Even so, I must admit that I like the cleaner, less cluttered look of the new racing shirts.

Next up for me is the ING New York City Marathon.  There the ING sponsorship is still strong, no doubt from a contract written long before the current troubles.  I’ll fill you in on the walking billboard situation when I pick up my shirt later this week.

Chaotics: the case for marketing in a downturn

Here’s today’s interesting quote from “Chaotics” written by Philip Kotler and John Caslione.  This is from the chapter “Management’s Wrong Responses to Turbulence”:

Reducing Marketing, Brand, and New Product Development Expenses

When it comes time to make cuts, marketing always seems to get the first swipe, and new product development the second.  This is always a mistake because it destroys market share and innovation.

The knee-jerk reaction from most companies is to cut marketing.  When you cut marketing, you are leaving room for your competitors to get their message out in the forefront and to gain greater market share as yours slips away. (pages 55-56)

That was written in late 2008 or early 2009.  Here we are nearly a year later.  Marketing has been cut dramatically.  Advertising expenditures are plummeting — more for some media than others — and media prices are falling.  Consumer demand is down.  The only real pick-up in the economy has come from the government stimulus package.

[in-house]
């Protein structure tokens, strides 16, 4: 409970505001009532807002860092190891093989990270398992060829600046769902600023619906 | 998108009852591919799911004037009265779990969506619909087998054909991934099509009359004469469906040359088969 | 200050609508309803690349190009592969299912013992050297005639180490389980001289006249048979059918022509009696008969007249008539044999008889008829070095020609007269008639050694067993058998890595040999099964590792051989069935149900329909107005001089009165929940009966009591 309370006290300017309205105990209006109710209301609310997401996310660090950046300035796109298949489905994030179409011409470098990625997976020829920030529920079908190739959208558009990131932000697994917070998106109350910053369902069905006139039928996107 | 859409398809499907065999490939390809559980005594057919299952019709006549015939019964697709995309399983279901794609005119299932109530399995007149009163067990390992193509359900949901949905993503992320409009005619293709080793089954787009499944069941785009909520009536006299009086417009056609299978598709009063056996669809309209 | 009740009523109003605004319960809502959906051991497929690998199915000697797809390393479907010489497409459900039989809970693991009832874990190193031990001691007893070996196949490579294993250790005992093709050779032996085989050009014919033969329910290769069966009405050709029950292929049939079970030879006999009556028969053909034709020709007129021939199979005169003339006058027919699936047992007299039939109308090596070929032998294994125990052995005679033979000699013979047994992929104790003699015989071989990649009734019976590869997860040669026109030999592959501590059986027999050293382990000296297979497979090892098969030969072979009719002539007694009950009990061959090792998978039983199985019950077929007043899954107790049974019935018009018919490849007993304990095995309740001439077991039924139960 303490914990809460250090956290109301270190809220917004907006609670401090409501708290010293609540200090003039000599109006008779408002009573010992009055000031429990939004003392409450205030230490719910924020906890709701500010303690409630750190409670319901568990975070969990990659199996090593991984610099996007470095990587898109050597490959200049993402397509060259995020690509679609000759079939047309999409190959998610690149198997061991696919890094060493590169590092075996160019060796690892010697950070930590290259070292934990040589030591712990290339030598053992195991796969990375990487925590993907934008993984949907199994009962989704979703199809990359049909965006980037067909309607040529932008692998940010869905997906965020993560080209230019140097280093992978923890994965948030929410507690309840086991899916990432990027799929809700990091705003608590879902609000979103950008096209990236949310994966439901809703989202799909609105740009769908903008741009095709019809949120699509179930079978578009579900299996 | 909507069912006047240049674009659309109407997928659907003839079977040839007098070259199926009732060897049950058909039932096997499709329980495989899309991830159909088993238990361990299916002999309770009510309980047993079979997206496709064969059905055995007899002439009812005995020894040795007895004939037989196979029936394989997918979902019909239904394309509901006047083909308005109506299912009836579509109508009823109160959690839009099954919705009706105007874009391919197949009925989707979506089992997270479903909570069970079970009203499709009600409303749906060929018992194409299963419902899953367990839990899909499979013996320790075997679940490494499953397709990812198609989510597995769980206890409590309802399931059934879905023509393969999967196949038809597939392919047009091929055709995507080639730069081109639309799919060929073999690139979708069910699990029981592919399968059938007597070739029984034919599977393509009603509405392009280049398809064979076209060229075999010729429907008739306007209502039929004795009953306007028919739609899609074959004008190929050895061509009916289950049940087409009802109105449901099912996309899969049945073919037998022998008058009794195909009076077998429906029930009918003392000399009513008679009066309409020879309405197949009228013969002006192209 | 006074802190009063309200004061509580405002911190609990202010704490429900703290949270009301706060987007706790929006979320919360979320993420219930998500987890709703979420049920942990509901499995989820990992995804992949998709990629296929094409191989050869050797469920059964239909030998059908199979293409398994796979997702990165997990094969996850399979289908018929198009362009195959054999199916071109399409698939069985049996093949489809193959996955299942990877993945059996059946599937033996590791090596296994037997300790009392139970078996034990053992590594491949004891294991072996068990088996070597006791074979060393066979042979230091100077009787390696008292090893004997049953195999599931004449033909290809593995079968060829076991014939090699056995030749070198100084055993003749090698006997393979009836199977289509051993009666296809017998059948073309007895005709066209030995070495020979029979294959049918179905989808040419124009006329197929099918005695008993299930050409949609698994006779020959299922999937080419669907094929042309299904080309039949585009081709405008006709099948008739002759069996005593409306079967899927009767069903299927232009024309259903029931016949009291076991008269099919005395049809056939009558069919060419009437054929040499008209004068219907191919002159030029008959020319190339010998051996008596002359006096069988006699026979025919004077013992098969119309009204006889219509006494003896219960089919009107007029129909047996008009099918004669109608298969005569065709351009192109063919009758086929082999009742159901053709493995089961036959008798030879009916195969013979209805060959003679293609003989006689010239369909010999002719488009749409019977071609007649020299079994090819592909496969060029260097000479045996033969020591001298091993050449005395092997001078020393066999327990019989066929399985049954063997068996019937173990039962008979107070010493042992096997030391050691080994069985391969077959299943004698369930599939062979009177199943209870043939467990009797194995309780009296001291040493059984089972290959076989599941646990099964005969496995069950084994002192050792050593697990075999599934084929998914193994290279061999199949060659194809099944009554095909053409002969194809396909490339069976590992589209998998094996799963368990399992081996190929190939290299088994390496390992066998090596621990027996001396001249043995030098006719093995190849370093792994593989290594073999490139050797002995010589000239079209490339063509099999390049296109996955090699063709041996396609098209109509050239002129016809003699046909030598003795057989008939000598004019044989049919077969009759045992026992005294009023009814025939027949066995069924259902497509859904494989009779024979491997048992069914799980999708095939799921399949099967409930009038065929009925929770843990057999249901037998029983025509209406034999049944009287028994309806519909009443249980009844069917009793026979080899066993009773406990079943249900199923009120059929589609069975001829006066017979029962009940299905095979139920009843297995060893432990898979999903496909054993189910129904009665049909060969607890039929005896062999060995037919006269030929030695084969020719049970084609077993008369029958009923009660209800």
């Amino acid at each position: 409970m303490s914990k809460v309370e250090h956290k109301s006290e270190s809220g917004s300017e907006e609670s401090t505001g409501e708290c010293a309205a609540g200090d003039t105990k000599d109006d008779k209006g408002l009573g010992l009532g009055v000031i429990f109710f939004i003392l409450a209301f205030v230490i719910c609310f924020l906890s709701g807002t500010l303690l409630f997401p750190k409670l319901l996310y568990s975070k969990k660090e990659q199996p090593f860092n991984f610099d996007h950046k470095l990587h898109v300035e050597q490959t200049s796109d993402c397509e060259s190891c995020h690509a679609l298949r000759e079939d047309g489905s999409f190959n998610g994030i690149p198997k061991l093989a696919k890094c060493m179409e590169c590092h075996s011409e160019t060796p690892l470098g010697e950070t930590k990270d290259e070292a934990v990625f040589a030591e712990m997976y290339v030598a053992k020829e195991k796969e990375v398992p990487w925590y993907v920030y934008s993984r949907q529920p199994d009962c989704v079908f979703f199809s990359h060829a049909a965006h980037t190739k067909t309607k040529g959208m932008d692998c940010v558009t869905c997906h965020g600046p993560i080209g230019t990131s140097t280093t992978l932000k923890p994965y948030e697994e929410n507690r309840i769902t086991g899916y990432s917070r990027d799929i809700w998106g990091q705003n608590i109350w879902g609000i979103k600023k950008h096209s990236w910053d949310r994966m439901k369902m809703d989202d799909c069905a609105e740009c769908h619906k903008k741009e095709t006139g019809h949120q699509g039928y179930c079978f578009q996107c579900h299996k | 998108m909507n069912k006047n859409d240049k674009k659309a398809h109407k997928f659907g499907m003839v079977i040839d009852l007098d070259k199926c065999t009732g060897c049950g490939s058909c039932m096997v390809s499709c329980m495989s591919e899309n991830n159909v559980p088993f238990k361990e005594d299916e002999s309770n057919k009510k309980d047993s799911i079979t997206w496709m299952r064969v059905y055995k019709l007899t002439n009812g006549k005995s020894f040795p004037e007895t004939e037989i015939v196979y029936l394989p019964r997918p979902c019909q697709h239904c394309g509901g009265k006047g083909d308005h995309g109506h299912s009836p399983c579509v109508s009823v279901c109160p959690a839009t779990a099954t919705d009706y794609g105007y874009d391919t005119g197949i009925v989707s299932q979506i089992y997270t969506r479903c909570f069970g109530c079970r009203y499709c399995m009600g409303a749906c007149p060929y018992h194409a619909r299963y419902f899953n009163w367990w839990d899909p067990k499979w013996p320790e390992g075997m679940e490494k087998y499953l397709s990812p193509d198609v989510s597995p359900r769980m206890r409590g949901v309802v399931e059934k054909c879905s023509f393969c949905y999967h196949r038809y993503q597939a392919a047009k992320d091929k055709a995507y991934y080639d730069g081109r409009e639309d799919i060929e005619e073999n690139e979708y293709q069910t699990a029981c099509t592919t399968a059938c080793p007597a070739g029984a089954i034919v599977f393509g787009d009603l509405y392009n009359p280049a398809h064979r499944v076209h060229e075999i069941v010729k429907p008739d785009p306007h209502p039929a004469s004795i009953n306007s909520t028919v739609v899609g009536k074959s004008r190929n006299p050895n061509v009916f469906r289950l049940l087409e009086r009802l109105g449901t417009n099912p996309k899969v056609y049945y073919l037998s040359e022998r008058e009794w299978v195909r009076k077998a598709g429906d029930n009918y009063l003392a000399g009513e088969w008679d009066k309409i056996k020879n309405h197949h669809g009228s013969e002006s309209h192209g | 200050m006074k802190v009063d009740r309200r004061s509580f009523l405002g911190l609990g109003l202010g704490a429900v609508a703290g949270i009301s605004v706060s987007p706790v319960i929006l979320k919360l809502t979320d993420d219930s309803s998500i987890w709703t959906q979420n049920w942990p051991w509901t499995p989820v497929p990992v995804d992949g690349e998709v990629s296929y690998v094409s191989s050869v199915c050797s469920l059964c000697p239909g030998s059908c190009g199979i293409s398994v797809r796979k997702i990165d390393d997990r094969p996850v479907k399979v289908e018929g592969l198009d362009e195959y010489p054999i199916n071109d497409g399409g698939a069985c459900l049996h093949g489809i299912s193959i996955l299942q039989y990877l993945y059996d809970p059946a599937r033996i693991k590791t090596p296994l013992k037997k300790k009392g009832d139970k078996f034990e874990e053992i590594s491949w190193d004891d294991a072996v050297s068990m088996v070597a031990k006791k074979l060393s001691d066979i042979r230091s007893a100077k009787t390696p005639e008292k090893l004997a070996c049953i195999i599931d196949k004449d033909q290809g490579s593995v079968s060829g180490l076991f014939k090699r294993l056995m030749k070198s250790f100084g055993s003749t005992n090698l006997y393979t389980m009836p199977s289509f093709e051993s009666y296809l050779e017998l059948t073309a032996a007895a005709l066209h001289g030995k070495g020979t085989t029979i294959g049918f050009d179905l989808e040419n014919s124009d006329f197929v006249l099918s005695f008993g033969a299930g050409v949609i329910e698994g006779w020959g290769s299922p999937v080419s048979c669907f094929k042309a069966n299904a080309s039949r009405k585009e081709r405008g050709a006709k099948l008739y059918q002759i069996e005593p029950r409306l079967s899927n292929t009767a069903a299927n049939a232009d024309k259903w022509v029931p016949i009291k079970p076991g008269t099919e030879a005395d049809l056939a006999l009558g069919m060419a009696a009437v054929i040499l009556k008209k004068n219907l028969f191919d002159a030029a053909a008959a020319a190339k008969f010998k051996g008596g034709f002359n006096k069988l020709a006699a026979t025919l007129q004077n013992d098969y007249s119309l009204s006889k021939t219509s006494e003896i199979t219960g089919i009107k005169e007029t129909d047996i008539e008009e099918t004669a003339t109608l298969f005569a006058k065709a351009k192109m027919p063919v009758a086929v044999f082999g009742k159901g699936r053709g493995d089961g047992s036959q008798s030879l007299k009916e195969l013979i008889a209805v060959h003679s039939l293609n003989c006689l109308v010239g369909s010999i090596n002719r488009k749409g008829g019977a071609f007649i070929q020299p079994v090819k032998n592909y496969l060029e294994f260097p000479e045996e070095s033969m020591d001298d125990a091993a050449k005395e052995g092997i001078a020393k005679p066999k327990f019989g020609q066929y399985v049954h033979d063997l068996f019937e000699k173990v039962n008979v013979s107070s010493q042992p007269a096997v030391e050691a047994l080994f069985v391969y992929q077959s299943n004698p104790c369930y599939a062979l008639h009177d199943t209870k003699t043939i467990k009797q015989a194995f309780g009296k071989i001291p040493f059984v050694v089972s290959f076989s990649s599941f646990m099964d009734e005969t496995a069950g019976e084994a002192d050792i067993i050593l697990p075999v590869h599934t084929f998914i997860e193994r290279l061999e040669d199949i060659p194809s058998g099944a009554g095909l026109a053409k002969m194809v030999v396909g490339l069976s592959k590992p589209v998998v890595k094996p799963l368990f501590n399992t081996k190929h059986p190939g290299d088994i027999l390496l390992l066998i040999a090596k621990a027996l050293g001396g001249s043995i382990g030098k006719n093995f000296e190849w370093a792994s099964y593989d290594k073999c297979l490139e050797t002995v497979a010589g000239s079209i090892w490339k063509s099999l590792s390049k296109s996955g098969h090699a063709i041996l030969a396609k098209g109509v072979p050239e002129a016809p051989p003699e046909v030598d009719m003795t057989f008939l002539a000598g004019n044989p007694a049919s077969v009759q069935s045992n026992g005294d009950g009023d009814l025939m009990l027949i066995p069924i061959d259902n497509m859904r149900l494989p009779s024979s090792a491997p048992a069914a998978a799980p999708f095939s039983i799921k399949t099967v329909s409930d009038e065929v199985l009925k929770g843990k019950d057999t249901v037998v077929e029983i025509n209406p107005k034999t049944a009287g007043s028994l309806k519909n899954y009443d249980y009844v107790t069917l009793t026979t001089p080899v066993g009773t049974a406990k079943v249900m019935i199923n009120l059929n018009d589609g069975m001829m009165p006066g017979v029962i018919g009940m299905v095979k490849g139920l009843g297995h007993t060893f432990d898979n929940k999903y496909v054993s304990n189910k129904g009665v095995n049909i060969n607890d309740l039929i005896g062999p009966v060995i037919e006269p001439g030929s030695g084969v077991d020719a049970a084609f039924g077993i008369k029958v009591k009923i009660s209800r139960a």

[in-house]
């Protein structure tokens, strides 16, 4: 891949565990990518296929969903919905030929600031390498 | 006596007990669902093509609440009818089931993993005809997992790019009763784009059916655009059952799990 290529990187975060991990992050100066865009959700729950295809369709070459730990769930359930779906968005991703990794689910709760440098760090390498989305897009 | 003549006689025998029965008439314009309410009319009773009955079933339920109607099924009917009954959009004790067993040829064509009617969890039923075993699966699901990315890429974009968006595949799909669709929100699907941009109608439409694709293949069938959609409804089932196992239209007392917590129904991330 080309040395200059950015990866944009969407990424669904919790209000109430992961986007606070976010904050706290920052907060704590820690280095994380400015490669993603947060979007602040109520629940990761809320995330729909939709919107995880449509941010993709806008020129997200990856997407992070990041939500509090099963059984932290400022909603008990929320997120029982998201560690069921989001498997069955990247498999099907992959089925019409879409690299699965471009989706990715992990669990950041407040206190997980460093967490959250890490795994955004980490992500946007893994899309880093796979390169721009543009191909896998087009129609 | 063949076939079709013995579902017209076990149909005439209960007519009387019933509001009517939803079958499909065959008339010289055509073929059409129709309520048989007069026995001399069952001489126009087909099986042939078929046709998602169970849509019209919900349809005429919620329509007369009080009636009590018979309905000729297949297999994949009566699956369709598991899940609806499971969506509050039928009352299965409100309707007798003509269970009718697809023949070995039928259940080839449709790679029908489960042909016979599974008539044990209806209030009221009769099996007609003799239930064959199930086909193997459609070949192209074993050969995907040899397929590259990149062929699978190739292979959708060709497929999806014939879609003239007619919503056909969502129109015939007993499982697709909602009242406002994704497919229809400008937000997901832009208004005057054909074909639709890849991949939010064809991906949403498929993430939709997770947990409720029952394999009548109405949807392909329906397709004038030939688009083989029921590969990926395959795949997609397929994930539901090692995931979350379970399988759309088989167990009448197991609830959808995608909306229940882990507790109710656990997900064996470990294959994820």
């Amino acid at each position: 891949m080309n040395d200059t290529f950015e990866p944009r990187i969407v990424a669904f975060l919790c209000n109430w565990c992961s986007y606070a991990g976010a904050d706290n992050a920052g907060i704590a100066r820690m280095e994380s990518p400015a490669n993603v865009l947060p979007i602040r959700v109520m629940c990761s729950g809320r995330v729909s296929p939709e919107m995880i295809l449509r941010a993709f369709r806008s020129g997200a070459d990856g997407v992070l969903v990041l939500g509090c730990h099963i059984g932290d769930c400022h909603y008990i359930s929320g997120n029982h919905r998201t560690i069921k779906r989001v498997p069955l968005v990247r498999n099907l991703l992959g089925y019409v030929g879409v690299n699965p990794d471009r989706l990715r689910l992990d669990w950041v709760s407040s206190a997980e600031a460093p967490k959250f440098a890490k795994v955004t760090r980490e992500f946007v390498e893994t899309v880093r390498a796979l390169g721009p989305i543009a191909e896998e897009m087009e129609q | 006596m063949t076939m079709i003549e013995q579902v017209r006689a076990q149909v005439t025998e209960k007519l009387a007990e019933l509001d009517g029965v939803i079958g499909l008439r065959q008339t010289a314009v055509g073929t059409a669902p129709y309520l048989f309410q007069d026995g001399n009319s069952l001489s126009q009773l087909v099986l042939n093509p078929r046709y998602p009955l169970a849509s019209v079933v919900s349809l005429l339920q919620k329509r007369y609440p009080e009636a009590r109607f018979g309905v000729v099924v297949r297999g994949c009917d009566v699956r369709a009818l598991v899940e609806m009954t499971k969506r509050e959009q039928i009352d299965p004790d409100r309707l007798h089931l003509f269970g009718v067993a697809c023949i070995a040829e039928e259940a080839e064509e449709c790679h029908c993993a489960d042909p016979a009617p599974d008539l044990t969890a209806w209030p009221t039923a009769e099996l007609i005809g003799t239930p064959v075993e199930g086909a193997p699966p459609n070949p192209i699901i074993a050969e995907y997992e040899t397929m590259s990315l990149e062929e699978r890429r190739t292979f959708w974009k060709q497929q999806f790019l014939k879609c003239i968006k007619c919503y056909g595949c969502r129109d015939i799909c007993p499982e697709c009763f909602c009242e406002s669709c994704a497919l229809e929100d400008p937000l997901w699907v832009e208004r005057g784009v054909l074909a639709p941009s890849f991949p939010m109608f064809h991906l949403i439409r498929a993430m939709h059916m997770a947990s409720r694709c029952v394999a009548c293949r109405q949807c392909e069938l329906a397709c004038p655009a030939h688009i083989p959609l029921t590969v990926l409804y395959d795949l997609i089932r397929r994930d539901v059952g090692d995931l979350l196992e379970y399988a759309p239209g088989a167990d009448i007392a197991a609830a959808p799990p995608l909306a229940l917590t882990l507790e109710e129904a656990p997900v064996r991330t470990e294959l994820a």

It is still too early to see if those companies who made the biggest cuts suffered more than their competitors.  We know this has been true in past recessions.  I’ve seen some data in some categories that supports the hypothesis.

This does not mean that marketing should not be cut at all — just that the degree and strategy of the cuts need to be well planned.

It is the relative difference in the cuts that is most important.  If everyone cuts spending by 10%, then there is no comparative advantage.  If one company cuts marketing in half and a competitor stops entirely, then the comparative advantage is great.

Cutting marketing that is effective (and not all marketing is effective) becomes a self-fulfilling prophecy because it leads to declines in sales.  Declines in sales then become the justification for further cuts in marketing.  It becomes part of the “Downward Spiral of Doom” as James Kilts calls it.